It is a cool Tuesday afternoon in early October. In the shadow of the Jura mountains north of Geneva lies a hotel, where seventy students at the beginning of their accelerator physics careers are attending the CERN Accelerator School (CAS). They are joined by experts from various international accelerators who lecture, share their expertise and network with the students. This particular course, Introduction to Accelerator Physics, is CAS’s first residential course since the beginning of the COVID-19 pandemic.
The school began in 1983, with a mandate of “assembling and disseminating knowledge on accelerator science”. Hermann Schmickler, the current CAS director, explained that this mandate refers to “the theoretical aspects of beam dynamics, but also the technologies involved in building an accelerator and the various types of accelerators that exist around the world: colliders, synchrotrons, light sources and accelerators for medical applications”.
In the centre of the Introduction to Accelerator Physics conference room stands a video camera, which betrays the beginning of an ambitious new project from the CAS team: CASopedia. Its aim is to record and catalogue all CAS lectures and to release all the content in open access on the CAS website – helpful not only to those who have been unable to attend an in-person course, but also to those who may wish to refresh their knowledge. Some institutions have also already expressed an interest in using the CASopedia footage as teaching material.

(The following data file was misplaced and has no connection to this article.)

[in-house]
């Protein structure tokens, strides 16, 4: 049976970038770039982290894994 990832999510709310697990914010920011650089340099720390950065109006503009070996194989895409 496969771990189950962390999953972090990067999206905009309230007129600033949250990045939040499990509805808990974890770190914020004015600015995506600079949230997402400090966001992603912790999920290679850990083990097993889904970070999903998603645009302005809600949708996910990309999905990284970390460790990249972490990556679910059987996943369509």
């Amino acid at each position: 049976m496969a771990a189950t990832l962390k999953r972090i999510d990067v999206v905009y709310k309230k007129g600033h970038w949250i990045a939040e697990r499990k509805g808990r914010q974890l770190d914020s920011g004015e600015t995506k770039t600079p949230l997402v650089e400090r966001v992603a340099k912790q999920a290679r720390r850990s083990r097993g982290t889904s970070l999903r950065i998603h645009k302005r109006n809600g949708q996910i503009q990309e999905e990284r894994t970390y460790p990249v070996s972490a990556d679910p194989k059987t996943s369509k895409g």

Schmickler explained that the team is planning to record every lecture on every course for the next five years, resulting in over 1600 hours of footage. “But listening attentively to a one-hour course if you are looking for specific information could be very frustrating”. Instead, CAS intends to sort the videos in a searchable video encyclopaedia (hence the name). Searching keywords in the database will provide targeted five to ten-minute-long video explanations from accelerator physics experts.
CASopedia is only one of many recent CAS developments. For instance, the introductory course was completely reviewed in 2018 by expert accelerator physicists, who will meet regularly to review the other courses. “This is like quality assurance”, adds Schmickler.
Furthermore, before the pandemic, CAS started increasing the frequency of its courses throughout the year. Two general courses (a yearly introductory course and an advanced course every other year) and up to four specialist courses. However, during the pandemic, only two online courses took place. These had high attendance but, as the effects of the pandemic lessen, more residential courses are scheduled for next year in various venues across Europe.